When my grandmother found out my mother was going to marry my father, she asked my mother to reconsider. 'What about David?' she said. 'Wouldn't you like to marry David instead?' David is my father's brother. He still lives alone in the council house my grandmother died in. He used to hear voices; schizophrenia was suspected until it turned out that he was hearing the neighbours talking through the wall. My father has been inside the house only once in the 23 years since she died, and then only because he forced his way in after finding blood on the doorstep (a cycling accident, David claimed). The same chequered lino is there, the same brown curtains; the jigsaw my grandmother was in the middle of when she died is still out on the table, dusty and half-assembled. On the wall in the corridor hangs the granddaughter clock she left me and that I've never seen. David has trouble looking you in the eye, has a stutter and hasn't yet got the hang of speaking on the phone. For the past forty-five years he's held down a job assembling TVs and radios on a factory production line. It's fiddly, detailed work. Most of the people he used to work with have been made redundant, but David has been kept on because he's brilliant at his job. He's also brilliant at remembering people's birthdays. He never fails to show up on his bike (he's not allowed to drive) the evening before, with a card stencilled in his immaculate and incongruous calligraphy. My grandmother, like the rest of the family, always knew there was something different and difficult about David. When my mother was asked if she wouldn't rather marry him, she smiled and said it was his brother she wanted. My grandmother pursed her lips, told her my father was a miserable bastard, and predicted they'd be divorced in two years.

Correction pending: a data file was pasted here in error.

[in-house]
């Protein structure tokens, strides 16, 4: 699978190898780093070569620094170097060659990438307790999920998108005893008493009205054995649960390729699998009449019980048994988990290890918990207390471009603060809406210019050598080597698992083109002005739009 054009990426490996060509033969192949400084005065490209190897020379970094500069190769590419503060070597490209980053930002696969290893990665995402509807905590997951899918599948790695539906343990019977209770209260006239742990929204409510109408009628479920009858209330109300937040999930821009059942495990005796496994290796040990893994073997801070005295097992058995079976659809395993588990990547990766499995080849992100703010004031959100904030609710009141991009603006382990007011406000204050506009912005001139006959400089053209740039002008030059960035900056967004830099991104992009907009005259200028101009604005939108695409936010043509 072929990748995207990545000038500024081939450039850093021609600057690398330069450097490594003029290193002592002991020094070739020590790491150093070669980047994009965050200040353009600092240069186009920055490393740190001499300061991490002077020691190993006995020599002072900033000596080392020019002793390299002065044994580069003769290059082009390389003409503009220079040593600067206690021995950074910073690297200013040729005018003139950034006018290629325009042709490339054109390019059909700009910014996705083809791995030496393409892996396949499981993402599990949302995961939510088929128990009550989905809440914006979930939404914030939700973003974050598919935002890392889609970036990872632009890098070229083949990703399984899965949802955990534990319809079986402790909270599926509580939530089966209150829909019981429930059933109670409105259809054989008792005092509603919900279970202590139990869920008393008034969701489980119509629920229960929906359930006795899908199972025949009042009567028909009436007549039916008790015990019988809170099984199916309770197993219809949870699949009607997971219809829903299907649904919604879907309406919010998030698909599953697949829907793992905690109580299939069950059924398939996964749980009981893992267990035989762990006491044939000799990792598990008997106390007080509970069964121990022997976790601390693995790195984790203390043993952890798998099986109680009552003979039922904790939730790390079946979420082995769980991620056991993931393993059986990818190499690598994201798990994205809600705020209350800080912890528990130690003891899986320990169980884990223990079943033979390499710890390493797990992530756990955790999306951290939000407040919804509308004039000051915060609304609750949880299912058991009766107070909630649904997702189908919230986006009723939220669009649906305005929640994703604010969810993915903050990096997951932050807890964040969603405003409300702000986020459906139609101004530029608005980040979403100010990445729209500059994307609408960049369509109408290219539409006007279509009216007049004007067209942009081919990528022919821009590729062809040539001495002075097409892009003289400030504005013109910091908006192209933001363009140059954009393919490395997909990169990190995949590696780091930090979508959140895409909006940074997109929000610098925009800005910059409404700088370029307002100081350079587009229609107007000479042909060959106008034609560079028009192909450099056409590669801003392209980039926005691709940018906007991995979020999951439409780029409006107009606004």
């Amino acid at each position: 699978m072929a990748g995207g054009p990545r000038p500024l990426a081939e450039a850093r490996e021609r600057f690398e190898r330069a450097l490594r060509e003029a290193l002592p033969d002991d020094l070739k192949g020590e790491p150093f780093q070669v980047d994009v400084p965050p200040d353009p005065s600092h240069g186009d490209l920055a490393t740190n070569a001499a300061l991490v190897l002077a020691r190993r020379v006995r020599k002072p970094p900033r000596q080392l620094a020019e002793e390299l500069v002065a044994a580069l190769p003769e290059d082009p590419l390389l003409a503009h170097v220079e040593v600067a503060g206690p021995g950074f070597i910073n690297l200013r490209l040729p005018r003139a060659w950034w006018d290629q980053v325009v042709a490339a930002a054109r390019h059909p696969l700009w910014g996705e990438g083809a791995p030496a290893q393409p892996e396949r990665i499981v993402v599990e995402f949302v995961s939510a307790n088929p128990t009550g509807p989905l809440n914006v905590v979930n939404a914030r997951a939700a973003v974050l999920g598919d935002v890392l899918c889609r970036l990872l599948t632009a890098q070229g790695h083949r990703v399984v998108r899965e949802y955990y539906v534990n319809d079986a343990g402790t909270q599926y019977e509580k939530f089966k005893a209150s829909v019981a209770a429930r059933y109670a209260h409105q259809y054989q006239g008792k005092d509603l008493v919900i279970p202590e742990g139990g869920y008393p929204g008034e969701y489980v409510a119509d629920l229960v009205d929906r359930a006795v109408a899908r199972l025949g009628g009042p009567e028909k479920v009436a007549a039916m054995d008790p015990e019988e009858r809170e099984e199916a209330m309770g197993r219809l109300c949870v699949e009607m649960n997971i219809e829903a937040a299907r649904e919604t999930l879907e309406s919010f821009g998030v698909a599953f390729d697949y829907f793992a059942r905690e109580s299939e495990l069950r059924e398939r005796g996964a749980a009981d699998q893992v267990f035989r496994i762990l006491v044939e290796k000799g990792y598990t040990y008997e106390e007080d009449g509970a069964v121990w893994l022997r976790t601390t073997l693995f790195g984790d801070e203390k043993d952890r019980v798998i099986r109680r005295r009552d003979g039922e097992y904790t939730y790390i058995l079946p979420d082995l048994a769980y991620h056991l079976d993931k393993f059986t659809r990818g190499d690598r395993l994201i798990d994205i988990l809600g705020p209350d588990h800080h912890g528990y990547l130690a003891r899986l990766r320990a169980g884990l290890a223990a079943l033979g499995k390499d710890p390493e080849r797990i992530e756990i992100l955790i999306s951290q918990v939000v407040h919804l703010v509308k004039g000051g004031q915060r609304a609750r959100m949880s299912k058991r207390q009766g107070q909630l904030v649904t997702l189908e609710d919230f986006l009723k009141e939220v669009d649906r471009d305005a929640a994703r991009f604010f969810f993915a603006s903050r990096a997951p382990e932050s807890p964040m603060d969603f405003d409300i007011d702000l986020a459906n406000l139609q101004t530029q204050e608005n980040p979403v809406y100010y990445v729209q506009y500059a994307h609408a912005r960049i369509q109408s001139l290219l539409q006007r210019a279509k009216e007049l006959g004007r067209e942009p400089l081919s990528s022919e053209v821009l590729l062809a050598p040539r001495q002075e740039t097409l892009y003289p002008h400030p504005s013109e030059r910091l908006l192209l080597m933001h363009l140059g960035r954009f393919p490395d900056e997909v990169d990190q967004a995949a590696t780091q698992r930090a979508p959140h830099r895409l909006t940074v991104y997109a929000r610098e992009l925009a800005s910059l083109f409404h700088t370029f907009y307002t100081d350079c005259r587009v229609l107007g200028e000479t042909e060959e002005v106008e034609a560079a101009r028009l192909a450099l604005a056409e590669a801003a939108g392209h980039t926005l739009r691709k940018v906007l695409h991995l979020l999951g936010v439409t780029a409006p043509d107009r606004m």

LRB 9 October 2003 | PDF Download